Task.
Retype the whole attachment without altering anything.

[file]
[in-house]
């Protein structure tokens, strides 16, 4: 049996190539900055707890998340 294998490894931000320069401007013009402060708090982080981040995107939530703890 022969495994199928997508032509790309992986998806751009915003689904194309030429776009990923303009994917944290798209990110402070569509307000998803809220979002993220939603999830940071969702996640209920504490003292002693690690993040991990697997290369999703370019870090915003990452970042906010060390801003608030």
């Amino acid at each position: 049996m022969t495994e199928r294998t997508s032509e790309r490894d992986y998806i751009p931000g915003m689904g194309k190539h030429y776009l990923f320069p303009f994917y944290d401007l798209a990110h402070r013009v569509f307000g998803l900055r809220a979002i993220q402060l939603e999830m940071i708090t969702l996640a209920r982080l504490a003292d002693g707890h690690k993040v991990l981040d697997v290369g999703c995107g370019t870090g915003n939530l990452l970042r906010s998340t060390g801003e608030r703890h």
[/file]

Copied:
[in-house]
């Protein structure tokens, strides 16, 4: 049996190539900055707890998340 294998490894931000320069401007013009402060708090982080981040995107939530703890 022969495994199928997508032509790309992986998806751009915003689904194309030429776009990923303009994917944290798209990110402070569509307000998803809220979002993220939603999830940071969702996640209920504490003292002693690690993040991990697997290369999703370019870090915003990452970042906010060390801003608030």
């Amino acid at each position: 049996m022969t495994e199928r294998t997508s032509e790309r490894d992986y998806i751009p931000g915003m689904g194309k190539h030429y776009l990923f320069p303009f994917y944290d401007l798209a990110h402070r013009v569509f307000g998803l900055r809220a979002i993220q402060l939603e999830m940071i708090t969702l996640a209920r982080l504490a003292d002693g707890h690690k993040v991990l981040d697997v290369g999703c995107g370019t870090g915003n939530l990452l970042r906010s998340t060390g801003e608030r703890h």